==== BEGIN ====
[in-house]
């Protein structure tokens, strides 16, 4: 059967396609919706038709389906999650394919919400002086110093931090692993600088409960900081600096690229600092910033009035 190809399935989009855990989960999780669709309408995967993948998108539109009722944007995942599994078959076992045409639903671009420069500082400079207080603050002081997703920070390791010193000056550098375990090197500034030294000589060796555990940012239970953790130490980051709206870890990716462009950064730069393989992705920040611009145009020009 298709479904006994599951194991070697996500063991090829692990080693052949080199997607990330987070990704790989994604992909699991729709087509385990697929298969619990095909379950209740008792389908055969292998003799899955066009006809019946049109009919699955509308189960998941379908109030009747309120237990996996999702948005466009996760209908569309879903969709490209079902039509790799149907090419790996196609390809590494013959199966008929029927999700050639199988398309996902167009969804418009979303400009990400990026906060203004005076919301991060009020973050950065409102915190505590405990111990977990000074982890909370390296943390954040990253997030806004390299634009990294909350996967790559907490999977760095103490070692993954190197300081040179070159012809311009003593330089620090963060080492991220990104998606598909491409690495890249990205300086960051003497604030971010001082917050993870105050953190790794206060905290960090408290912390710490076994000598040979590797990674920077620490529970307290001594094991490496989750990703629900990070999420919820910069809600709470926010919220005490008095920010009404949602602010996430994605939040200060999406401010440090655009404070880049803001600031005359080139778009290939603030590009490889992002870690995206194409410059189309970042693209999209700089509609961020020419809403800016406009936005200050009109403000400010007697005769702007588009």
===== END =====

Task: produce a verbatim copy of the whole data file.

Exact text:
[in-house]
């Protein structure tokens, strides 16, 4: 059967396609919706038709389906999650394919919400002086110093931090692993600088409960900081600096690229600092910033009035 190809399935989009855990989960999780669709309408995967993948998108539109009722944007995942599994078959076992045409639903671009420069500082400079207080603050002081997703920070390791010193000056550098375990090197500034030294000589060796555990940012239970953790130490980051709206870890990716462009950064730069393989992705920040611009145009020009 298709479904006994599951194991070697996500063991090829692990080693052949080199997607990330987070990704790989994604992909699991729709087509385990697929298969619990095909379950209740008792389908055969292998003799899955066009006809019946049109009919699955509308189960998941379908109030009747309120237990996996999702948005466009996760209908569309879903969709490209079902039509790799149907090419790996196609390809590494013959199966008929029927999700050639199988398309996902167009969804418009979303400009990400990026906060203004005076919301991060009020973050950065409102915190505590405990111990977990000074982890909370390296943390954040990253997030806004390299634009990294909350996967790559907490999977760095103490070692993954190197300081040179070159012809311009003593330089620090963060080492991220990104998606598909491409690495890249990205300086960051003497604030971010001082917050993870105050953190790794206060905290960090408290912390710490076994000598040979590797990674920077620490529970307290001594094991490496989750990703629900990070999420919820910069809600709470926010919220005490008095920010009404949602602010996430994605939040200060999406401010440090655009404070880049803001600031005359080139778009290939603030590009490889992002870690995206194409410059189309970042693209999209700089509609961020020419809403800016406009936005200050009109403000400010007697005769702007588009």